"We need to avoid the all-too-common situation of finding out a product is harmful after it has been approved and widely distributed," said Jeffrey Smith of the Institute for Responsible Technology, one of the organizations sponsoring the pledge. "Requiring that GM foods be labeled is the only protection consumers have if they want to avoid eating GM foods."
More than 73 food producers and retailers have agreed to "seek to avoid wherever possible using [genetically modified] beet sugar in our products." The signatories have also urged the sugar industry to avoid using the genetically modified beets altogether.
"The registry shows the food industry's increasing apprehension about the government's ability to adequately regulate food production technologies," said the Center for Food Safety, another pledge sponsor. The organization said that food companies have been made skittish by recent food scandals such as the contamination of high fructose corn syrup with mercury.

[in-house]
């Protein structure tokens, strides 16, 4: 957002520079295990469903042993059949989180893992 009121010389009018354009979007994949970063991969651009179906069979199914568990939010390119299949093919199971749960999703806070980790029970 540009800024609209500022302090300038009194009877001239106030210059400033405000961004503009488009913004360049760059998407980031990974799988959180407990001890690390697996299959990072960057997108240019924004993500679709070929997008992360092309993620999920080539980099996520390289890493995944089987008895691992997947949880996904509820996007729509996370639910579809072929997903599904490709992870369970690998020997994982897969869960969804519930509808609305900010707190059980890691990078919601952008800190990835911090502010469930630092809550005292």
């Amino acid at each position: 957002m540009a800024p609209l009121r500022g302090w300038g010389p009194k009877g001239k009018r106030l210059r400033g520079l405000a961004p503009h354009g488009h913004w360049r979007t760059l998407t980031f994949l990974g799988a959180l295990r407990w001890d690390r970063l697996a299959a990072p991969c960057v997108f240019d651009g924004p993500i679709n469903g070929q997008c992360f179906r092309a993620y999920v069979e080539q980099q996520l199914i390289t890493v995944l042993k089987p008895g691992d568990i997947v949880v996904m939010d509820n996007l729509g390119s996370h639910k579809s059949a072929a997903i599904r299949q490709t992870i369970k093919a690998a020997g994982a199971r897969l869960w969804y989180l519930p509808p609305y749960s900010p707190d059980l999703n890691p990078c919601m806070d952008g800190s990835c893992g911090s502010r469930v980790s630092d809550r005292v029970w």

Tom Stearns of High Mowing Organic Seeds, another sponsor, noted that genetically modified crops are also a risky investment, as products containing them may not be allowed in certain countries.
"Overseas markets have already rejected other GM products, so the economic future of many of our nation's farmers is being needlessly risked," he said.
A full list of companies that have pledged to avoid the beets can be found athttp://www.seedsofdeception.com/includes/services/nongm_sugar_beet_registry_disp lay.cfm
Sources for this story include: www.foodnavigator-usa.com
4.US mother claims GM and other foods making kids sick
MADGE, Digest No #78, Friday 29th May 2009
A conservative US mother, Robyn O’Brien, who thought food allergies were ridiculous changed her mind when her child had a violent reaction to egg. She has done a lot of research on the issue and has come up with conclusions surprisingly similar to MADGE. That is that the new foods in our diet could be making kids sick.